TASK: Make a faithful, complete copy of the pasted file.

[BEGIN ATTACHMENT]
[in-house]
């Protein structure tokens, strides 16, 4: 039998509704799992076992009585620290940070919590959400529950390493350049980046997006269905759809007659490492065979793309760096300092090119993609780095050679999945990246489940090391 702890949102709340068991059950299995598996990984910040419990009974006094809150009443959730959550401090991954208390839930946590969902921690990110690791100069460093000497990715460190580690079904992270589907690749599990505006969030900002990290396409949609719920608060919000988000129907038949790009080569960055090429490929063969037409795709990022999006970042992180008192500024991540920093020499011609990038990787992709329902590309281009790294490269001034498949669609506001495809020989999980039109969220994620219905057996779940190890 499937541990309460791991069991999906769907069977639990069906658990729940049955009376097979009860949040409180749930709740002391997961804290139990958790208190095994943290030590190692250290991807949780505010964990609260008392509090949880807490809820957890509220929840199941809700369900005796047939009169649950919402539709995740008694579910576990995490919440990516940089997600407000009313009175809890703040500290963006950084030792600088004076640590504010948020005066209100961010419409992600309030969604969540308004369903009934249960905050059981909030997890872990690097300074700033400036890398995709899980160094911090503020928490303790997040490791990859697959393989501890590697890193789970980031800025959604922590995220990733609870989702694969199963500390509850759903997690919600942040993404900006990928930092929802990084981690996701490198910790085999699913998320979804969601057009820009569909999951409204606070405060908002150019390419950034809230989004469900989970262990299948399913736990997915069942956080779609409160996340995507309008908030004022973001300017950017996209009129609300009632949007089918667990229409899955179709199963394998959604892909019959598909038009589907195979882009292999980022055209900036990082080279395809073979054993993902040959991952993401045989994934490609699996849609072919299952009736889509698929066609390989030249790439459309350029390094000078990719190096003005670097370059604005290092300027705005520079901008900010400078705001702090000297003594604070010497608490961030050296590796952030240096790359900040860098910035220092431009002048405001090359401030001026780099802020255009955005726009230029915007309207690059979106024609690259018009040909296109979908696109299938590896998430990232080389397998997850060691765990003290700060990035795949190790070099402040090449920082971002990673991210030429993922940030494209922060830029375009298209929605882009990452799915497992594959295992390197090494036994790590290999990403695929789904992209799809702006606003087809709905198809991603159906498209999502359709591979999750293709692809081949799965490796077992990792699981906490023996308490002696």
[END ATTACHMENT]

[in-house]
């Protein structure tokens, strides 16, 4: 039998509704799992076992009585620290940070919590959400529950390493350049980046997006269905759809007659490492065979793309760096300092090119993609780095050679999945990246489940090391 702890949102709340068991059950299995598996990984910040419990009974006094809150009443959730959550401090991954208390839930946590969902921690990110690791100069460093000497990715460190580690079904992270589907690749599990505006969030900002990290396409949609719920608060919000988000129907038949790009080569960055090429490929063969037409795709990022999006970042992180008192500024991540920093020499011609990038990787992709329902590309281009790294490269001034498949669609506001495809020989999980039109969220994620219905057996779940190890 499937541990309460791991069991999906769907069977639990069906658990729940049955009376097979009860949040409180749930709740002391997961804290139990958790208190095994943290030590190692250290991807949780505010964990609260008392509090949880807490809820957890509220929840199941809700369900005796047939009169649950919402539709995740008694579910576990995490919440990516940089997600407000009313009175809890703040500290963006950084030792600088004076640590504010948020005066209100961010419409992600309030969604969540308004369903009934249960905050059981909030997890872990690097300074700033400036890398995709899980160094911090503020928490303790997040490791990859697959393989501890590697890193789970980031800025959604922590995220990733609870989702694969199963500390509850759903997690919600942040993404900006990928930092929802990084981690996701490198910790085999699913998320979804969601057009820009569909999951409204606070405060908002150019390419950034809230989004469900989970262990299948399913736990997915069942956080779609409160996340995507309008908030004022973001300017950017996209009129609300009632949007089918667990229409899955179709199963394998959604892909019959598909038009589907195979882009292999980022055209900036990082080279395809073979054993993902040959991952993401045989994934490609699996849609072919299952009736889509698929066609390989030249790439459309350029390094000078990719190096003005670097370059604005290092300027705005520079901008900010400078705001702090000297003594604070010497608490961030050296590796952030240096790359900040860098910035220092431009002048405001090359401030001026780099802020255009955005726009230029915007309207690059979106024609690259018009040909296109979908696109299938590896998430990232080389397998997850060691765990003290700060990035795949190790070099402040090449920082971002990673991210030429993922940030494209922060830029375009298209929605882009990452799915497992594959295992390197090494036994790590290999990403695929789904992209799809702006606003087809709905198809991603159906498209999502359709591979999750293709692809081949799965490796077992990792699981906490023996308490002696």